Here's a cripple/emerger pattern that worked very well for olives last spring, and for sulphurs for a while:
Parachute emerger for spring olives in PA. In fall smaller sizes may be necessary. This fly also works very well for sulphurs, PMD’s etc in the right sizes and colors, of course:
Hook: Size 18 Gamakatsu C15-BV, Varivas old # 999 (now #2200 if you know someone in Japan), Kamasan scud hook, or any scud hook would probably work. The Gamakatsu barbless hooks hold well, have a great bend, and are becoming my favorites, though I like the Varivas hook a lot too. Check out the Gamakatsu hook on the web.
Thread: olive 8/0, 10/0 or gel spun. The smallest thread that is strong enough is best for finishing the fly.
Abdomen: dark biot. I have started with dark brown with a reddish brown center and had become somewhat superstitious about it, having caught some very difficult fish with this color, but recently tied some with dark olive biots that have worked very well. I do believe the biot needs to be dark and to contrast the thorax when the fly is wet.
Thorax Dubbing: Caucci spectrumized for baetis, or any light to medium olive rabbit fur dubbing should work,
Hackle: whiting medium dun or dark dun, size 20,
Post: White, Black, or Orange Poly Yarn or other visible material. Could use grey Hi viz, but I like to see this fly.
Tail, short antron or zelon fibers to match the biot. I sometimes tie in a bit of olive dyed mallard too.
Tie in thread and wrap down the bend to almost where the biot will start, creating a tapered underbody like a nymph with the thread on the bend of the hook where the biot will be wrapped. See fly for proportions. If just using Zelon or antron, tie in the tail there wrapping across the center of the very sparse fiber bundle (which will end up doubled), then bring the upper fibers to point down with the others and tightly overwrap the tie in and down a few wraps to bind the shuck/tail in forever. (If I use mallard, I tie it in first, as with any fiber tail, then add the zelon). Moisten the biot and tie it in. Coat lower thread wraps lightly with polyurethane glue (Gorilla glue). Wrap the biot up squeezing the glue along, and wipe any excess after you tie off the biot. Ideally there will be no excess if you get the right amount to start. I sometimes use black marker to suggest the wing pads, and a drop of flexament on top to secure the thread wraps and suggest a wingcase. Advance the thread to a midpoint of the remaining shank and tie in the post. I use Gary Borger's stirrup method, slipping the poly yarn or high viz under the shank and pulling both ends up to create a post that can't pull out. A few X wraps under the hook to secure the post, a tiny drop of super glue at the base and some more quick X wraps and posting wraps at the base of the post and up a bit, and the post is ready and won't slip around later. Then I strip some barbs from a dun hackle, tie in it in along the shank just behind the eye, and then wrap the stem up the post to to reinforce and further stiffen the post. Next I dub the thorax, ending up with the thread wrapped 1 half turn clockwise around the post and hanging on the side of the fly towards me between the post and the eye. Next, wrap the hackle clockwise around the post, 4-5 wraps, with each wrap under the former one. When I’m done, I trap the hackle stem with the thread under the wraps, and with the hackle tip pulled straight down by the hackle pliers, tie off (I wrap clockwise and whip finish using a whip finish tool under the hackle on the post with a few wraps (usually 3). A ultra-mini drop of gorilla glue on the thread of the final whip finish loop that is going to be pulled into the knot is pulled in from below, avoiding the hackle, to lock it all in permanently. Trim the hackle tip and the thread, let the gorilla glue dry, and you’re ready to fish.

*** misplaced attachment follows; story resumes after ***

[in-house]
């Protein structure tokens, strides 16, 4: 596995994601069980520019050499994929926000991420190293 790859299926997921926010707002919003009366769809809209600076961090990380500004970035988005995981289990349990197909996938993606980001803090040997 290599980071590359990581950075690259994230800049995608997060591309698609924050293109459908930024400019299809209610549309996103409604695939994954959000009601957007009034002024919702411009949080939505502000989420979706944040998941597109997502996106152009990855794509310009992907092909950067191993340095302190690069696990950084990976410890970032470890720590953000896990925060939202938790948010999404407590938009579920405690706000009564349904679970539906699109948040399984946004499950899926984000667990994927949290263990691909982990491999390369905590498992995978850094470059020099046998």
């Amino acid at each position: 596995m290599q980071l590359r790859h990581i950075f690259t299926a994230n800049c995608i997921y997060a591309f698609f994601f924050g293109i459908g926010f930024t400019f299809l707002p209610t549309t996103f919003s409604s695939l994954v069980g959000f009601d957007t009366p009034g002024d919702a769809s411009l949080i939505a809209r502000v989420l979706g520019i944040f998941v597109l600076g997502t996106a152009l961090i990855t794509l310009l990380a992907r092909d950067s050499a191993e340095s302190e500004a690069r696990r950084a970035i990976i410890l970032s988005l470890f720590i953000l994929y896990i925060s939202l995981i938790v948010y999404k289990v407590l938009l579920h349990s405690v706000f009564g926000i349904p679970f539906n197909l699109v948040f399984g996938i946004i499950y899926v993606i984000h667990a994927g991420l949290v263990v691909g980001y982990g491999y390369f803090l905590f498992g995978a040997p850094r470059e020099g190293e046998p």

"He spread them a yard and a half. 'And every one that got away is this big.'"